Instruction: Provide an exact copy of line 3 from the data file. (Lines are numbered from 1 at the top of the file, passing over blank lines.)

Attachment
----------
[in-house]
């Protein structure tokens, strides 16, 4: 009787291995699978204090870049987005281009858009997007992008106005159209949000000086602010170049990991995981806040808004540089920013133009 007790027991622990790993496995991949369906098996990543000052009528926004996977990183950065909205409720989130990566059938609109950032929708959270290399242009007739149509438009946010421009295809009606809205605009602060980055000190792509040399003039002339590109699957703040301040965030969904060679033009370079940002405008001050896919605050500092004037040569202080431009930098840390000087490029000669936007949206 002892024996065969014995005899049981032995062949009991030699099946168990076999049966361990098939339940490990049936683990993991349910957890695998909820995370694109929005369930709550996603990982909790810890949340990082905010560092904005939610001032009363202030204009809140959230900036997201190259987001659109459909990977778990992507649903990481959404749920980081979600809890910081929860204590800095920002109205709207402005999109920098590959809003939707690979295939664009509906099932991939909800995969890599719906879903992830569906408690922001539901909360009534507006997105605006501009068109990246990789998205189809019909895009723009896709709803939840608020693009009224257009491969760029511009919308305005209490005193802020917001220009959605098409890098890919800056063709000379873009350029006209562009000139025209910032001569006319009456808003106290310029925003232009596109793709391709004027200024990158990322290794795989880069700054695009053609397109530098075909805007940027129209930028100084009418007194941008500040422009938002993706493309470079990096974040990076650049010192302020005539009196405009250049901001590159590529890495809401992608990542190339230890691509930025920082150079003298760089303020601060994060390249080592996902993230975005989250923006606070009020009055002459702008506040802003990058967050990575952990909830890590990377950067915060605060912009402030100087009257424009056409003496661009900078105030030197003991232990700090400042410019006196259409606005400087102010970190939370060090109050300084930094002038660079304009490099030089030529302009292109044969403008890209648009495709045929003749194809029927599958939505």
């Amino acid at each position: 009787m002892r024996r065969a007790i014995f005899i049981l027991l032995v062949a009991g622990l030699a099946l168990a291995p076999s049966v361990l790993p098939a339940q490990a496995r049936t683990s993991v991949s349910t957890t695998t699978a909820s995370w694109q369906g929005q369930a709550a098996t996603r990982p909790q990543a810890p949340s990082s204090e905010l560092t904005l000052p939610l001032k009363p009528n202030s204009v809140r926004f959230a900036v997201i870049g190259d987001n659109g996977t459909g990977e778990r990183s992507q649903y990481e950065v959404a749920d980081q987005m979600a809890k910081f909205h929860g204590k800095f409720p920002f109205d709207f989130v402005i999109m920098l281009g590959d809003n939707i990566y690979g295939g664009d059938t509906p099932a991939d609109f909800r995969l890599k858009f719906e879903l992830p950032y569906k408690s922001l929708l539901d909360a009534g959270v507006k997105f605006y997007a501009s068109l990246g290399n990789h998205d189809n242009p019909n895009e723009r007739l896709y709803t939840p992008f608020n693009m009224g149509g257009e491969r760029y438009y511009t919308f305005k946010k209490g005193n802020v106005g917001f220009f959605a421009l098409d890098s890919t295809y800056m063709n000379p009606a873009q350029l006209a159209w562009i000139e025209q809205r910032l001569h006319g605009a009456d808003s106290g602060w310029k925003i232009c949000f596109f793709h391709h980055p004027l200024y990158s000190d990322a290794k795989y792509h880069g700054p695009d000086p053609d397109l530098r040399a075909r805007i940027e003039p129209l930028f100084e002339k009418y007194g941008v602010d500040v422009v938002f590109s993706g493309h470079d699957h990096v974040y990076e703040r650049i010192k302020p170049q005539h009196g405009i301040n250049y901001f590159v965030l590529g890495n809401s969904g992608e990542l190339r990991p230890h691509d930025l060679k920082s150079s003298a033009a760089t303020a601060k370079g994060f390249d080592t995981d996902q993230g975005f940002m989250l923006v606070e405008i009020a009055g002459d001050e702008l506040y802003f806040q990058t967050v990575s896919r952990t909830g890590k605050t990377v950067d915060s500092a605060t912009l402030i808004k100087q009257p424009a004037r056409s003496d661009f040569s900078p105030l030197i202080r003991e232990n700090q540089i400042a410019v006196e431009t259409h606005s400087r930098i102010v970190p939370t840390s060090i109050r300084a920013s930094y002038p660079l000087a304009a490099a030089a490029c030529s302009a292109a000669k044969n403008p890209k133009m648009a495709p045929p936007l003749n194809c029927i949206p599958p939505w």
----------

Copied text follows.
């Amino acid at each position: 009787m002892r024996r065969a007790i014995f005899i049981l027991l032995v062949a009991g622990l030699a099946l168990a291995p076999s049966v361990l790993p098939a339940q490990a496995r049936t683990s993991v991949s349910t957890t695998t699978a909820s995370w694109q369906g929005q369930a709550a098996t996603r990982p909790q990543a810890p949340s990082s204090e905010l560092t904005l000052p939610l001032k009363p009528n202030s204009v809140r926004f959230a900036v997201i870049g190259d987001n659109g996977t459909g990977e778990r990183s992507q649903y990481e950065v959404a749920d980081q987005m979600a809890k910081f909205h929860g204590k800095f409720p920002f109205d709207f989130v402005i999109m920098l281009g590959d809003n939707i990566y690979g295939g664009d059938t509906p099932a991939d609109f909800r995969l890599k858009f719906e879903l992830p950032y569906k408690s922001l929708l539901d909360a009534g959270v507006k997105f605006y997007a501009s068109l990246g290399n990789h998205d189809n242009p019909n895009e723009r007739l896709y709803t939840p992008f608020n693009m009224g149509g257009e491969r760029y438009y511009t919308f305005k946010k209490g005193n802020v106005g917001f220009f959605a421009l098409d890098s890919t295809y800056m063709n000379p009606a873009q350029l006209a159209w562009i000139e025209q809205r910032l001569h006319g605009a009456d808003s106290g602060w310029k925003i232009c949000f596109f793709h391709h980055p004027l200024y990158s000190d990322a290794k795989y792509h880069g700054p695009d000086p053609d397109l530098r040399a075909r805007i940027e003039p129209l930028f100084e002339k009418y007194g941008v602010d500040v422009v938002f590109s993706g493309h470079d699957h990096v974040y990076e703040r650049i010192k302020p170049q005539h009196g405009i301040n250049y901001f590159v965030l590529g890495n809401s969904g992608e990542l190339r990991p230890h691509d930025l060679k920082s150079s003298a033009a760089t303020a601060k370079g994060f390249d080592t995981d996902q993230g975005f940002m989250l923006v606070e405008i009020a009055g002459d001050e702008l506040y802003f806040q990058t967050v990575s896919r952990t909830g890590k605050t990377v950067d915060s500092a605060t912009l402030i808004k100087q009257p424009a004037r056409s003496d661009f040569s900078p105030l030197i202080r003991e232990n700090q540089i400042a410019v006196e431009t259409h606005s400087r930098i102010v970190p939370t840390s060090i109050r300084a920013s930094y002038p660079l000087a304009a490099a030089a490029c030529s302009a292109a000669k044969n403008p890209k133009m648009a495709p045929p936007l003749n194809c029927i949206p599958p939505w």